From the Africa Desk of Ambulance Today – Emergency Medicine Education in The DRC
By Michael Emmerich
The Africa Quarterly editorial discusses the challenges facing emergency medicine educators in The Democratic Republic of Congo (DRC). The DRC is the second largest country on the African continent with a population of almost 80 million. It is a major crossroad through Africa as it borders nine countries. The DRC continues to experience current political and social instability, as it has over its chequered past; and active fighting is still prevalent in certain regions today. The last two decades of conflict, mainly in the North-Eastern regions, has devastated the civilian population and led to the collapse of the healthcare infrastructure.
Government expenditure on health per capita remains one of the lowest in the world and Emergency Medicine has yet to be established as a specialty in the DRC. While most hospitals have emergency rooms or salle des urgences, this designation is more in name than an actual ER room; many have no standardised format, no recognised emergency medical equipment and they are rarely staffed by doctors or nurses with hardly any trained in emergency care. Lack of formal, structured training, lack of (emergency) equipment and fee- for-service for all patients entering the healthcare system are cited as barriers to care. Pre-hospital care is also not an established specialty, with no EMT colleges, ambulances being a rarity and no outside major centres. Where there are ambulances they are at best staffed by a nurse or just a driver with no medical training.
The 39 nationally-recognised medical schools, most of which are in urban
areas, are typically underfunded and all medical studies including residency are fully self-funded. There has been a recent proliferation of technical schools (more than 500) which offer varied levels of medical training. These institutes are not regulated, open without official approval and often operate as for-profit enterprises. Few students from any of the schools can spend the required years in clinical rotations due to a lack of participating hospitals. The overall result is an education of doubtful quality. There is currently no dedicated emergency care training integrated into medical or graduate schools.
A comprehensive study was undertaken1, jointly by the DRC Government and various international role players. Key findings of this 2012 report by USAID and Nursing Education Partnership Initiative (NEPI) noted the barriers to learning were as follows, including inadequate quality of health worker education:
• Lack of budget for maintenance and renovation of the existing infrastructures.
• Limited number of opening hours of libraries, skills labs and other infrastructures to students and teachers.
• Insufficient support of stakeholders including government and development partners regarding funding for construction.
• Insufficient budget for renovation of existing infrastructure.
• Lack of anatomic models in skills labs.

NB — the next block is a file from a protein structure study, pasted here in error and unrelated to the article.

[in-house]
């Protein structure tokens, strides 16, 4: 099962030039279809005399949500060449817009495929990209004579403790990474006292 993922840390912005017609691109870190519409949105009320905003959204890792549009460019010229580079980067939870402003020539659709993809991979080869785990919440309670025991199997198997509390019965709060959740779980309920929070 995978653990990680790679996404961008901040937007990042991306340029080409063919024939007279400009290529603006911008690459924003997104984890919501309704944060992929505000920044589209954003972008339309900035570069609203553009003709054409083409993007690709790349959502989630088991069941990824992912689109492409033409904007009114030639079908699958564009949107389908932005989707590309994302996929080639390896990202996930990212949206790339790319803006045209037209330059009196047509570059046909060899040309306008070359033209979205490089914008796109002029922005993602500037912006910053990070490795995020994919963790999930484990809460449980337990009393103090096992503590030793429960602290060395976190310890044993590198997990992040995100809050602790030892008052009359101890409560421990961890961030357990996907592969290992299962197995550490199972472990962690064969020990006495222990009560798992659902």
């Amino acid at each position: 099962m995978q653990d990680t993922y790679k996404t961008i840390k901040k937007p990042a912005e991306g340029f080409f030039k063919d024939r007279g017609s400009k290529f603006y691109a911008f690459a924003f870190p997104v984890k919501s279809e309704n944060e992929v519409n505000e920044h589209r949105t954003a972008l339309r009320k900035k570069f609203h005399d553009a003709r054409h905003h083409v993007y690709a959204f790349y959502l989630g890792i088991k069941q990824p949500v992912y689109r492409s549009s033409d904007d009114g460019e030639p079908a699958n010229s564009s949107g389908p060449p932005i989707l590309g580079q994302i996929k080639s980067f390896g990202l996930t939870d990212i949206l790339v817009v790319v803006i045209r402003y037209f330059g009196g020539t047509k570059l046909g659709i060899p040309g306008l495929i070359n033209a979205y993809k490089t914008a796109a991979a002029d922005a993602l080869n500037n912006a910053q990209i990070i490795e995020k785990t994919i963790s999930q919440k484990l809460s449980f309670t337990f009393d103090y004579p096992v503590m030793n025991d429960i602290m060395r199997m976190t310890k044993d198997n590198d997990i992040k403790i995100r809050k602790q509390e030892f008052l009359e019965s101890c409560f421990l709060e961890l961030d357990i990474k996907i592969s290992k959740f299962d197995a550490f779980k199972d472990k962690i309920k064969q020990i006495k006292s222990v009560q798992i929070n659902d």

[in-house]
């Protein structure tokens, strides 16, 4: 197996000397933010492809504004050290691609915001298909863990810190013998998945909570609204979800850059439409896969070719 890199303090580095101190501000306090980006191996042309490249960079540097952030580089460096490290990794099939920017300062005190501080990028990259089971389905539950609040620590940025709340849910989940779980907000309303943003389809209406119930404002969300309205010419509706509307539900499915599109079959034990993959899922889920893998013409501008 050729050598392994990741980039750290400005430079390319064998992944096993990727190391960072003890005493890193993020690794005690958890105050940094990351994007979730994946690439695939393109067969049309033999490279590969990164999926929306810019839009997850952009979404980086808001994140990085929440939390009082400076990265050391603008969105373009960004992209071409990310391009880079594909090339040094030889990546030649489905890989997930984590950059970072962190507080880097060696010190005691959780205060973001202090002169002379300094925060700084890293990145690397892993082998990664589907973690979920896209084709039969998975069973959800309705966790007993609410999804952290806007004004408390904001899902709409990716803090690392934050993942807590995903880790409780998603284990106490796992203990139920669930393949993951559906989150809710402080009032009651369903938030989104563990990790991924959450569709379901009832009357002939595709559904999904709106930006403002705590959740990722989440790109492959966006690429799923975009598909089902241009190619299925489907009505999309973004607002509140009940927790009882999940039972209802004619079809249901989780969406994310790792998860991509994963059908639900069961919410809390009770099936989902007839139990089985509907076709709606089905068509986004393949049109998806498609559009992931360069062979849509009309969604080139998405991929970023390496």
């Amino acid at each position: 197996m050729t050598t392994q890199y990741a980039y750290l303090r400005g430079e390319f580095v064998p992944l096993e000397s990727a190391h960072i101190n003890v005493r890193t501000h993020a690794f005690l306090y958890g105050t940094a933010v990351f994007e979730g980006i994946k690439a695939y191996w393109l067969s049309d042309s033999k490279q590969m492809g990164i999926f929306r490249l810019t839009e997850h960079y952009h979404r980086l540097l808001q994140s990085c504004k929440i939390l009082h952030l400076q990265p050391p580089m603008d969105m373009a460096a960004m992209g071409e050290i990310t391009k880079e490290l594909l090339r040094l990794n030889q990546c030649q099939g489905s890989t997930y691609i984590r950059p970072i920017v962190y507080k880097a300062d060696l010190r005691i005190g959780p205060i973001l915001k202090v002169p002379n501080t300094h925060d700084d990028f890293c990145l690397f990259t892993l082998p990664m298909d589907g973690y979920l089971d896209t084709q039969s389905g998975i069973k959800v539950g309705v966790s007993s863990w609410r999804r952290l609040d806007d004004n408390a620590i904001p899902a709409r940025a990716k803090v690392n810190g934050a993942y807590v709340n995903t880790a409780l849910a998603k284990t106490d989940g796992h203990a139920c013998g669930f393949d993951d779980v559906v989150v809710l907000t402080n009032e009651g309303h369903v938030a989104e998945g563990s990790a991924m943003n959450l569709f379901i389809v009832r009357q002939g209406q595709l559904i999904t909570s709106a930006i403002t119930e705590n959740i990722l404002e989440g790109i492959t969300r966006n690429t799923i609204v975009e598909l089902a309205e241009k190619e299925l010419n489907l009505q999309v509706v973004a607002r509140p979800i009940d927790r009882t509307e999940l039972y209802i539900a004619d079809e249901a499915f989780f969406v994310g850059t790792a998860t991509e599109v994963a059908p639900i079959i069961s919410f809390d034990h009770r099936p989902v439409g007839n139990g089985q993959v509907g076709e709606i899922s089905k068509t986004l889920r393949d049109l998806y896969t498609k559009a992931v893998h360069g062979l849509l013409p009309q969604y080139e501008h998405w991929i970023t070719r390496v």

• Insufficient budget for purchasing basic materials and consumables that are necessary for clinical practice without necessarily relaying on what is found in clinical training sites.
• Inadequate system supply of books and other learning materials
• Lack of policy and budget for using the internet and computers in schools to encourage students and teachers to access information.
Although the report focuses on nurses and midwives, it must be stated that they serve at the frontline of most medical emergencies in the field and in hospitals and clinics. Therefore, the challenges they face in learning, will impact severely on their ability to work in an emergency medicine environment; added to the fact that emergency medicine is not part of their recognised curriculum.
I have been travelling and working in The DRC since 1999, across various provinces and regions, primarily teaching at a BLS, ILS and ALS level, (both pre- and in-hospital facilitating) and doing clinical governance and medical project management, so I can attest to the challenges. Short courses such as ACLS, PALS, ITLS, ATLS etc. which form the backbone of annual refresher training for many emergency medicine practitioners is relatively unknown, and only presented in a few regions of The DRC by training providers from other countries.
I am currently working in the Southern DRC teaching and practising emergency medicine with a team of Congolese doctors and nurses. What the statistics, data and educational shortcomings do not reveal is that the Congolese medical professionals I have interacted with have a real hunger for knowledge and a desire to learn about the challenging field of Emergency Medicine. In spite of all the challenges, the thirst for knowledge makes teaching and working in The DRC a genuine reward to the passionate committed EMS educator. Success is measured in baby steps and giant leaps – particularly when we move the classroom into the cramped under-equipped ER room or remote district ambulance.